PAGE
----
Thank you all for following us on this adventure. We’ve had fun looking forward to and participating in a variety of adventures. Though I’d given my guy a list of locales for each month, I didn’t know what the various additional challenges would be until they presented themselves.

Today’s activity was supposed to be a dogsled ride in January. But, the weather gods and price gods weren’t on our side and when the weather didn’t cooperate on his days off we chose not to spend the money. An alternative was the ice castle, but we’ve done that before and were too late in trying to purchase tickets this year, so . . . why not end as we began. On a snowmobile journey. The third of my lifetime and longest one yet. We spent over five hours on the sled. Well, my guy spent even one more hour. And now we’re snug at home and sipping some Bailey’s Irish Creme before we tune in to British comedies and fall asleep on the couch.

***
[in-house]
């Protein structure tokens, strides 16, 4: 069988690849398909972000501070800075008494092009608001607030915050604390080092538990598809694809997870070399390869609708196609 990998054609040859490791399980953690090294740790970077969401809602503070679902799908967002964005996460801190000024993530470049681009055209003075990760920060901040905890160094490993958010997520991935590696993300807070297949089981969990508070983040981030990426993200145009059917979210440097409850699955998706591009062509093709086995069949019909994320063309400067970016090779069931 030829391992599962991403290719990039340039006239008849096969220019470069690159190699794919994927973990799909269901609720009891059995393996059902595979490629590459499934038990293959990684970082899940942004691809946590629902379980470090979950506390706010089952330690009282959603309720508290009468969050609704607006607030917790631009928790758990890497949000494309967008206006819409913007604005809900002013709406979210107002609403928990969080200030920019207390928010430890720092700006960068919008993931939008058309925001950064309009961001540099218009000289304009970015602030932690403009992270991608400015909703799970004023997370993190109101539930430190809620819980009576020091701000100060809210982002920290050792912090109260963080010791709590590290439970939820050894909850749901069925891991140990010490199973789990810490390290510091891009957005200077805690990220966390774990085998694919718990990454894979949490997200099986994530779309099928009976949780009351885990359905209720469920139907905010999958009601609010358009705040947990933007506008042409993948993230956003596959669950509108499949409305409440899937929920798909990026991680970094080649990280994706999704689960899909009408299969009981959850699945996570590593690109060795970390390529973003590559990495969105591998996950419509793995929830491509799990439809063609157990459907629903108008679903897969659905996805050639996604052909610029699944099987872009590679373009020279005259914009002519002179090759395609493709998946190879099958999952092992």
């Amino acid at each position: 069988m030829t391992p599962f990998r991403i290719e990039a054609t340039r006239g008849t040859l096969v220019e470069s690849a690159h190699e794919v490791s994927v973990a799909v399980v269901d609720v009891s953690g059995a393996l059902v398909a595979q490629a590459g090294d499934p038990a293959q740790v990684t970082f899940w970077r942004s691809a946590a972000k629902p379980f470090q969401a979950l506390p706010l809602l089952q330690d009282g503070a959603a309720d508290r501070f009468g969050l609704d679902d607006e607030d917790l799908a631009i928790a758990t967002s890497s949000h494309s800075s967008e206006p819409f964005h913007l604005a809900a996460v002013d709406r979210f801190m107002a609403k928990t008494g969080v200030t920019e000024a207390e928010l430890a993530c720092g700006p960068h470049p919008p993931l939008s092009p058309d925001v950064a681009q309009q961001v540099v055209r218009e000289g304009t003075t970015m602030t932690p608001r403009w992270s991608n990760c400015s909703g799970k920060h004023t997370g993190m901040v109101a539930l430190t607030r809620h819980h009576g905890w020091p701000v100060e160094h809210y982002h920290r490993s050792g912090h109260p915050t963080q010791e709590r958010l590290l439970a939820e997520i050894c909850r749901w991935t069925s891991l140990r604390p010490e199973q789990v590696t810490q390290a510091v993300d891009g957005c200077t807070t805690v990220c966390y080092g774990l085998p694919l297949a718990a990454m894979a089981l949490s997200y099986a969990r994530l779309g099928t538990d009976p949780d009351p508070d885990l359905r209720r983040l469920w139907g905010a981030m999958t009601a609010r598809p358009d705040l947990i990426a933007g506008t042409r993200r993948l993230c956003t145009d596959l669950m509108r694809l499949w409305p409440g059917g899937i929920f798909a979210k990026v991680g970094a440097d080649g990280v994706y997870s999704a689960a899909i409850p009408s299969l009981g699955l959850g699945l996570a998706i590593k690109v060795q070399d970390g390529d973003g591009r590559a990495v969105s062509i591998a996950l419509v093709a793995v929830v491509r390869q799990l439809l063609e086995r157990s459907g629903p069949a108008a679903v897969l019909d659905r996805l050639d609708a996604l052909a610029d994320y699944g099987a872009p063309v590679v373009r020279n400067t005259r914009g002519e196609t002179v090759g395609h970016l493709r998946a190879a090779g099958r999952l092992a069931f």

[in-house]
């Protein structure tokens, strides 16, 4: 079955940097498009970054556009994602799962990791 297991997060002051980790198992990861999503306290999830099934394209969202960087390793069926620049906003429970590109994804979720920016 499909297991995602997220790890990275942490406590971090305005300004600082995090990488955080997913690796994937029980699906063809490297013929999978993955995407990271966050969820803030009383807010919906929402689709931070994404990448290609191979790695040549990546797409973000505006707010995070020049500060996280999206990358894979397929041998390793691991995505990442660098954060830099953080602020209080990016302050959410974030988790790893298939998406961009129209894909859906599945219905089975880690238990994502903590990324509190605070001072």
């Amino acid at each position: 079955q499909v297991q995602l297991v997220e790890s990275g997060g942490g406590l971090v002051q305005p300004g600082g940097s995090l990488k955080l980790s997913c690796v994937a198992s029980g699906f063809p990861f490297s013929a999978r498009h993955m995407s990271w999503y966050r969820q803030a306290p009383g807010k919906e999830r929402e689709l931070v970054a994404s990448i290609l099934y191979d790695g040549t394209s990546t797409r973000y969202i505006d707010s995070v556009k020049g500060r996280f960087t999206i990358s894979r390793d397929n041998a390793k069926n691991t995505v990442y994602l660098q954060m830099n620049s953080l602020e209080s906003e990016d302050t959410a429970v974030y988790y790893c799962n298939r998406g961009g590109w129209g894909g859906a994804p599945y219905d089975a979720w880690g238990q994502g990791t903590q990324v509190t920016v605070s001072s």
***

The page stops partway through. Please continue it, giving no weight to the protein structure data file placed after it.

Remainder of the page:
The Amazing Race–Our Style has come to an end. Thanks for tuning in. We had fun and hope you did too.

To Pause and Focus

I had no idea what to expect of today’s tramp with two friends as I didn’t even know prior to this afternoon that the trail we would walk even existed. And so I pulled in to the parking area at the end of Meetinghouse Road in Conway, New Hampshire, sure that we’d only be able to walk down to the Saco River about a hundred feet away and that would be the extent of our adventure.

1-Conway Rec Path

But . . .  much to my pleasant surprise I was wrong and in the northeastern corner of the parking lot we crossed a bridge into the unexpected setting.